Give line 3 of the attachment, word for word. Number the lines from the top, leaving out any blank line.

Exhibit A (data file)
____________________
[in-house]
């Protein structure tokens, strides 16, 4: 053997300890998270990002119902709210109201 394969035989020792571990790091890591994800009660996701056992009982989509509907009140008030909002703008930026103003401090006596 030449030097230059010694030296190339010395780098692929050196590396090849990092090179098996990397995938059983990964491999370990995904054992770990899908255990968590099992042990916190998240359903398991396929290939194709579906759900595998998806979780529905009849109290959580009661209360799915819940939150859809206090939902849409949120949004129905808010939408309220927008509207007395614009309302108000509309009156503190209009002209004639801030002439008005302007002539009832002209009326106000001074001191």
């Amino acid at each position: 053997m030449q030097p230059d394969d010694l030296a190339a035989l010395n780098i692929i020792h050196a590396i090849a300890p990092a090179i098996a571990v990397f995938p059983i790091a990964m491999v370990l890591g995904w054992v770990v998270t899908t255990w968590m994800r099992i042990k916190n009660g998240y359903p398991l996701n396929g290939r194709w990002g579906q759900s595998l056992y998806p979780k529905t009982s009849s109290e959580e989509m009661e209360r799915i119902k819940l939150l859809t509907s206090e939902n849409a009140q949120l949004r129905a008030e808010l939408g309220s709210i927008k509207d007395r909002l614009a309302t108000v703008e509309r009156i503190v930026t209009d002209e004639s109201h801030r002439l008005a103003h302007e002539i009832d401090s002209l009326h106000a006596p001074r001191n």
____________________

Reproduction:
């Amino acid at each position: 053997m030449q030097p230059d394969d010694l030296a190339a035989l010395n780098i692929i020792h050196a590396i090849a300890p990092a090179i098996a571990v990397f995938p059983i790091a990964m491999v370990l890591g995904w054992v770990v998270t899908t255990w968590m994800r099992i042990k916190n009660g998240y359903p398991l996701n396929g290939r194709w990002g579906q759900s595998l056992y998806p979780k529905t009982s009849s109290e959580e989509m009661e209360r799915i119902k819940l939150l859809t509907s206090e939902n849409a009140q949120l949004r129905a008030e808010l939408g309220s709210i927008k509207d007395r909002l614009a309302t108000v703008e509309r009156i503190v930026t209009d002209e004639s109201h801030r002439l008005a103003h302007e002539i009832d401090s002209l009326h106000a006596p001074r001191n």